Introduction on AAV vectors for gene therapy

Viral vectors are often used for gene transfer of specific tissue- or cell-type modifications. Several viruses have been investigated for use in cell and gene therapy; adeno-associated virus (AAV) has emerged as the main vector for gene therapies. Here we describe how we developed an efficient and scalable cell culture process for AAV production by evaluating and optimizing each process step.

Study overview – development of the viral vector production process

HEK293T cells were successfully adapted to suspension culture in a serum-free medium without animal-derived components. Triple-plasmid transfection using polyethylenimine (PEI) was optimized for different parameters and conditions using a design of experiments (DoE) strategy in shake flasks. The optimal concentration and ratio of plasmids, PEI, temperature, transfection volume, and incubation time were evaluated for transfection efficiency and virus productivity. We further developed conditions for production in single-use bioreactor systems.

Viral genomes (VG, full capsids) were determined by qPCR (VG/L), and total viral particle (VP) titer (VP/L) was determined by a commercial ELISA. We also developed a Biacore™ surface plasmon resonance-based method for total virus capsid titer quantitation. The percentage of full capsids was calculated as the ratio between viral genomes and viral capsids. A transduction assay based on flow cytometry was used to evaluate the infectious virus titer.

An optimized transfection protocol in shake flasks was generated based on the design of experiments (DoE) studies for AAV2, with titers above 1014 viral particles/L. The protocol has also been evaluated with other AAV serotypes, such as AAV5, AAV8, and AAV9, with similar productivities achieved. XDR-10 single-use bioreactor process was designed and optimized based on the shake flask results. Furthermore, a second process developed in WAVE™ bioreactors gave similar productivities. Thus, we developed a scalable, robust, and reproducible production of AAV from small-scale shake flasks up to 20 L in single-use bioreactor systems.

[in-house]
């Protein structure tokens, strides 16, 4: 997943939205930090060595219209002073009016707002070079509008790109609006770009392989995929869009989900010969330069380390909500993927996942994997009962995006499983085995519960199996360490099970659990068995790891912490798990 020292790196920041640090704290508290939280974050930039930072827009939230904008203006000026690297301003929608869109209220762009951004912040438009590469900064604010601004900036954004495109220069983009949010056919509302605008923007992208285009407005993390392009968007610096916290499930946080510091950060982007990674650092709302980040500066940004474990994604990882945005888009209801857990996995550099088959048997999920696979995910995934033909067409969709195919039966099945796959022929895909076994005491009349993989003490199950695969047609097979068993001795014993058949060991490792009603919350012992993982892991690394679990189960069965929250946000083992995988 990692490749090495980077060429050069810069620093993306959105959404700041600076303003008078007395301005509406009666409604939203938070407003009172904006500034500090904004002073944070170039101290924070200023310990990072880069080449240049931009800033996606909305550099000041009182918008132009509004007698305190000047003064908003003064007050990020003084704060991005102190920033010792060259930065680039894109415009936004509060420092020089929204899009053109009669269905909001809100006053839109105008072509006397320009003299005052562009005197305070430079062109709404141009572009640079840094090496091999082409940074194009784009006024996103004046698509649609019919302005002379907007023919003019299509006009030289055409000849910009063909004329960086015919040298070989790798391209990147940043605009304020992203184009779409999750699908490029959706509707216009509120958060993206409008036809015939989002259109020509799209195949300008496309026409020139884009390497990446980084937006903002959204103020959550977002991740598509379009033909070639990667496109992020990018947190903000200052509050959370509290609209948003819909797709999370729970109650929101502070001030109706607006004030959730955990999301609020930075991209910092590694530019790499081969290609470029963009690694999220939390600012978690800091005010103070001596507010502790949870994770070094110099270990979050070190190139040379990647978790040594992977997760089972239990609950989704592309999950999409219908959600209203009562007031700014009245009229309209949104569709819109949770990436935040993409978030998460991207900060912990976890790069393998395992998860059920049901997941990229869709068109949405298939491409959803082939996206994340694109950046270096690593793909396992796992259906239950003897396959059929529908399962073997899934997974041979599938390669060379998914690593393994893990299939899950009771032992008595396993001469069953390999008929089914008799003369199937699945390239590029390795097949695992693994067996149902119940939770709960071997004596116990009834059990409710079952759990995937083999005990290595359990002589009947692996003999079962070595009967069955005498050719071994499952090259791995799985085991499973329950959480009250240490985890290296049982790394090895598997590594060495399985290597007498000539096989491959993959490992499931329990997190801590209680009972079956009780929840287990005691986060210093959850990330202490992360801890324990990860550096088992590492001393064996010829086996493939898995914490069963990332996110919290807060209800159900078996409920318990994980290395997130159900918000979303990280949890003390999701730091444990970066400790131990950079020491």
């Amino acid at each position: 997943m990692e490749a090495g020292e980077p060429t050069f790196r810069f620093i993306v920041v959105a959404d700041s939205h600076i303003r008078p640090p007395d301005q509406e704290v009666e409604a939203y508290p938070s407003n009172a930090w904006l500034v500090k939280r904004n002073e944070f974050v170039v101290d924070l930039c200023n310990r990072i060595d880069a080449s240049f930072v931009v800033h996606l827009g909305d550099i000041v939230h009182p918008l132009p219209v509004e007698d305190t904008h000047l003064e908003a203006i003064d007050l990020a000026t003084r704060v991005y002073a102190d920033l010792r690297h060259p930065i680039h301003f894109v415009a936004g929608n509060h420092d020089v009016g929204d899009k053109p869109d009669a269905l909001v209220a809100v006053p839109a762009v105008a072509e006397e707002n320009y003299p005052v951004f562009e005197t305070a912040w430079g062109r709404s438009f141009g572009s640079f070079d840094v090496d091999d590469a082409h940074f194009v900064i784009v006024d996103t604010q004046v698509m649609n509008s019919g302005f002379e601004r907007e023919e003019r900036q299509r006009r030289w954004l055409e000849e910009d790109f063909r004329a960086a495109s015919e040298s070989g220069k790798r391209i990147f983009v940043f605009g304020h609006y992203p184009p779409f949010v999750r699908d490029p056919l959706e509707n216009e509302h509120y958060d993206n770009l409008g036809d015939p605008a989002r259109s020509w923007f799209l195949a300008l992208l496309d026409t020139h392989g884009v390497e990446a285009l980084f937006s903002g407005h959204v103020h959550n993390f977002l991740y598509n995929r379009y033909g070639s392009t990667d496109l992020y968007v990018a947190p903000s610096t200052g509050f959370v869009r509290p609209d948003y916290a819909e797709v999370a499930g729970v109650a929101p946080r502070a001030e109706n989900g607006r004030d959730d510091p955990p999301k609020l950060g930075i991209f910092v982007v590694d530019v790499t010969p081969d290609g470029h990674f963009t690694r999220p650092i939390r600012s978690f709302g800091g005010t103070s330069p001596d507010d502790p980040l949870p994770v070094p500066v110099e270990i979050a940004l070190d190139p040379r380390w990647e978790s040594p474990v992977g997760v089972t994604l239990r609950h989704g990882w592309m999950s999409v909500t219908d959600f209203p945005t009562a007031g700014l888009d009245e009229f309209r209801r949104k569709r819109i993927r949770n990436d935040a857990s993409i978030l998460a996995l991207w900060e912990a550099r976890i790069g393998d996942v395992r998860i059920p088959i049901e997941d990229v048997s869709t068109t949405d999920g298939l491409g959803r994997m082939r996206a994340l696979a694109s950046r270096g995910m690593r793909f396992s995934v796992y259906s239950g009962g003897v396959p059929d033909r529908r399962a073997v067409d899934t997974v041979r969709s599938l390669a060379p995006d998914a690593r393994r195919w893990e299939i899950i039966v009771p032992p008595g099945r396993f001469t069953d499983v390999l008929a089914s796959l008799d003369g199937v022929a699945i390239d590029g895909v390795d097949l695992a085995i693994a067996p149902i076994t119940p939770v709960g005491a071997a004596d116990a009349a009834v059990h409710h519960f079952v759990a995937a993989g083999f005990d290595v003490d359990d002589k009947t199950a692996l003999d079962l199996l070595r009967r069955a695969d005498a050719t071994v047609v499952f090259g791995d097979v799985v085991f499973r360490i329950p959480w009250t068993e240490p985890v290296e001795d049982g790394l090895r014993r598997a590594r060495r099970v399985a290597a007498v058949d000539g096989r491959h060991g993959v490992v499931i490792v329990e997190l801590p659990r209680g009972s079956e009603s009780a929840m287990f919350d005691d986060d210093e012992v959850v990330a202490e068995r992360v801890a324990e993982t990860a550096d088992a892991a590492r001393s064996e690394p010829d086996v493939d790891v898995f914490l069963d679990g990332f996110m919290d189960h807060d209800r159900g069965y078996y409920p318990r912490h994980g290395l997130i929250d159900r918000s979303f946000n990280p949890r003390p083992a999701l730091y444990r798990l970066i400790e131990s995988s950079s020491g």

Upstream strategy for AAV production

Figure 1 illustrates the strategy to develop the upstream viral vector process.

Fig 1. The strategy was to develop a start-to-finish process for AAV production; here we present the upstream process development.

Materials and methods

For maintenance or expansion cultivation, we routinely passaged HEK293T adapted to suspension cells (CRL-3216 ATCC) at a VCD of 0.1 to 0.2 × 106 cells/mL. We kept cells in growth phase and not above 3 × 106 cells/mL to minimize cell aggregation in the culture, as we know this is an important consideration. Cells were counted using Vi-CELL™ (Beckman Coulter) and seeded in a new shake flask with HyClone™ brand HyCell™ TransFx-H medium (Cytiva). Medium was supplemented with 4 mM L-glutamine (Cytiva) and 0.1% Pluronic™ F-68 (ThermoFisher). We performed AAV production using Xcellerex™ XDR-10 or ReadyToProcess WAVE™ 25 (Cytiva) bioreactors.

Production of rAAV was achieved through transient transfection of HEK293T cells using a triple-plasmid system, which allowed production of functional AAV viral particles only in cells transfected with three plasmids, pAAVGFP Control Vector, pHelper Vector and pAAV-RC Vector (Cell Biolabs).

The transfection agent was polyethylenimine PEI MAX™, (Polysciences). Transfection efficiency and transduction assay, detecting GFP-expressing cells was evaluated by flow cytometry (BD Biosciences). Viral genomes (full capsids) were determined by qPCR (VG/L) and the total viral particle titer (VP/L) was determined by ELISA (Progen). The ratio of qPCR:ELISA was used to estimate the percentage of full capsids.